AP News

6 charged with bilking investors in phony movies


LOS ANGELES (AP) — Six Southern California men have been charged with stealing millions of dollars by offering investments in phony movies with names like "The Smuggler" that supposedly featured well-known actors such as Donald Sutherland, federal authorities said Thursday.

The men were charged with fraud in two federal grand jury indictments and could face up to 20 years in prison if convicted, prosecutors said.

Arrested Thursday were Samuel Braslau, 53, of Los Angeles and Rand Jay Chortkoff, 64, of Los Angeles, who co-founded the company Mutual Entertainment LLC (later renamed Film Shoot LLC), along with an alleged salesman, Stuart Rawitt, 47, of West Hollywood, prosecutors said.

Braslau pleaded not guilty Thursday, said his attorney, Anne Hwang.

Rawitt pleaded not guilty several weeks ago, said his attorney, Bernard J. Rosen.

A message left for Chortkoff's lawyer was not immediately returned.

Another alleged salesman, Robert Matias, 50, of Los Angeles, is a fugitive, prosecutors said.

Also arrested Thursday was Anthony David Millan, 37, of Chula Vista, who was chief executive officer of a company called C22, authorities said.

Millan has pleaded not guilty, said his lawyer, Tim Scott.

C22's president, Mack Machen, 70, of Los Angeles, was expected to surrender. A messages left for his attorneys was not immediately returned.

Prosecutors contended that companies were "boiler room" telemarketing operations that called people around the country and convinced some 140 people to invest nearly $5 million in bogus film projects, prosecutors contend.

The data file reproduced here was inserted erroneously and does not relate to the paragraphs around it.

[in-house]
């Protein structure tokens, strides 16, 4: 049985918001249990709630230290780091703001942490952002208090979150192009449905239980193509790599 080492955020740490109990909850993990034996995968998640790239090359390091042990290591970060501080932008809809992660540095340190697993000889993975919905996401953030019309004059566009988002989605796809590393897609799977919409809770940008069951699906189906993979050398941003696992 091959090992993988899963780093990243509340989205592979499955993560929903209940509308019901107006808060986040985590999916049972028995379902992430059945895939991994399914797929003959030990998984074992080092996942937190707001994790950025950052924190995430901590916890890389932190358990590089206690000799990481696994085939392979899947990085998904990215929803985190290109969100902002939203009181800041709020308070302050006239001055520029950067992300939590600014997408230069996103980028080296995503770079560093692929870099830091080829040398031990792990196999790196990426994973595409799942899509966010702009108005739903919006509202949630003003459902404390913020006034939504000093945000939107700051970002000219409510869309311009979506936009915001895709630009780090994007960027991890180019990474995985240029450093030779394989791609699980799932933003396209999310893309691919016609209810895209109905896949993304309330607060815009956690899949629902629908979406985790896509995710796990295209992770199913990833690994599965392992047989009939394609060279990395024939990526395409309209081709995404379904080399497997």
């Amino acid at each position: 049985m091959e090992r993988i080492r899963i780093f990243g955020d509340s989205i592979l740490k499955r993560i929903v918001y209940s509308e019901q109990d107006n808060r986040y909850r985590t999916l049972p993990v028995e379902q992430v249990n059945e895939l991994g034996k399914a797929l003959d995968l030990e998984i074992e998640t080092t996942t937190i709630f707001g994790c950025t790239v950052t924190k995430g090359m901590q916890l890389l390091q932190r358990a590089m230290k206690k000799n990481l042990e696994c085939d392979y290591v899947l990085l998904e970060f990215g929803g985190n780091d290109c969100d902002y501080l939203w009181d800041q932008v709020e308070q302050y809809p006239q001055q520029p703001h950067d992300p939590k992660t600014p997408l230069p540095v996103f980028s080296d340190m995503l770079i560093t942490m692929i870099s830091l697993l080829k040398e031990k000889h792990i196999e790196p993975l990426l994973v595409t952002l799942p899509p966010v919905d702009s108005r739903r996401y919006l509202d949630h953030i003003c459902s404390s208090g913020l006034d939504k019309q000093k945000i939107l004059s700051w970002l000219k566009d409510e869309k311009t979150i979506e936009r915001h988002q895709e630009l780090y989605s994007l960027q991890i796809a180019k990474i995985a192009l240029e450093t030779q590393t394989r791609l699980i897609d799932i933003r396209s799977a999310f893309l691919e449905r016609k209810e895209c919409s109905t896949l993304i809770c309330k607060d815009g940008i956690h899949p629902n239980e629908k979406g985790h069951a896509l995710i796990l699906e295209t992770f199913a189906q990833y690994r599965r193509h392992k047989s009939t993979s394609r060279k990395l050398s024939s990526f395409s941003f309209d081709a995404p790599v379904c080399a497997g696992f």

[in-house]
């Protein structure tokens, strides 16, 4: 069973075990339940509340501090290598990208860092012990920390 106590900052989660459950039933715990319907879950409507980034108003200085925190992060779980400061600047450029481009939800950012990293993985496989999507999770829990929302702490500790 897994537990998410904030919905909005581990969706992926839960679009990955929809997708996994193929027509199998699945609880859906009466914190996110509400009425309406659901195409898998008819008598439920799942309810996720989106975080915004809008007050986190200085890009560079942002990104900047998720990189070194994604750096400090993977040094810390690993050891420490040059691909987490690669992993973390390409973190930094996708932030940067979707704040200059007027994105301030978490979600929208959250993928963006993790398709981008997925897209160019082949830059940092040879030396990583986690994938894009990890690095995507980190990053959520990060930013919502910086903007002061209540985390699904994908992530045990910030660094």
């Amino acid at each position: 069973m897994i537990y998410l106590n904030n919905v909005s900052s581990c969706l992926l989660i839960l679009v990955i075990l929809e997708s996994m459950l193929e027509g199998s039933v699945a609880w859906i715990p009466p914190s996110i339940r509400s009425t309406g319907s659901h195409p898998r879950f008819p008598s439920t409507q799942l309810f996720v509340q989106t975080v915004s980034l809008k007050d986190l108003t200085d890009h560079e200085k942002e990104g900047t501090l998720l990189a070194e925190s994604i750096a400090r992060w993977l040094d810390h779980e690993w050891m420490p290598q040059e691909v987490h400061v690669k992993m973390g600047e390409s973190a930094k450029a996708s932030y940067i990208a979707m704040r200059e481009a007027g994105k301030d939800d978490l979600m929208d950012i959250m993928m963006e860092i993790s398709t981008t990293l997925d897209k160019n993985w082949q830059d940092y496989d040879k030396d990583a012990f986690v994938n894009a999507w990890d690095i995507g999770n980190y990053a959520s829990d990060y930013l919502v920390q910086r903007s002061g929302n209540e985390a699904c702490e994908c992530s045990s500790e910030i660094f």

"While one movie script was written, no movies were ever actually produced," the U.S. attorney's office statement said in a statement.

C22 claimed to be raising money for a movie called "Beyond the Mat," authorities said.

The other company raised money for a film initially called "Marcel," authorities said.

However, in 2011, the Alabama Securities Commission filed an order against the company for violating state investment law, so the company name was changed and the movie renamed "The Smuggler" to hide the order from potential investors, the federal indictment alleged.

Also Thursday, the Securities and Exchange Commission filed a civil lawsuit alleging that Braslau, Chortkoff and Rawitt defrauded investors.

"Investors were falsely told that actors ranging from Donald Sutherland to Jean-Claude Van Damme would appear in the movie when in fact they were never even approached," an SEC statement said.

The men "sold investors on the Hollywood dream," Michele Wein Layne, director of the SEC's Los Angeles regional office, said in the statement. "But the dream never became a reality because they took investors' money for themselves rather than using it to make a movie."


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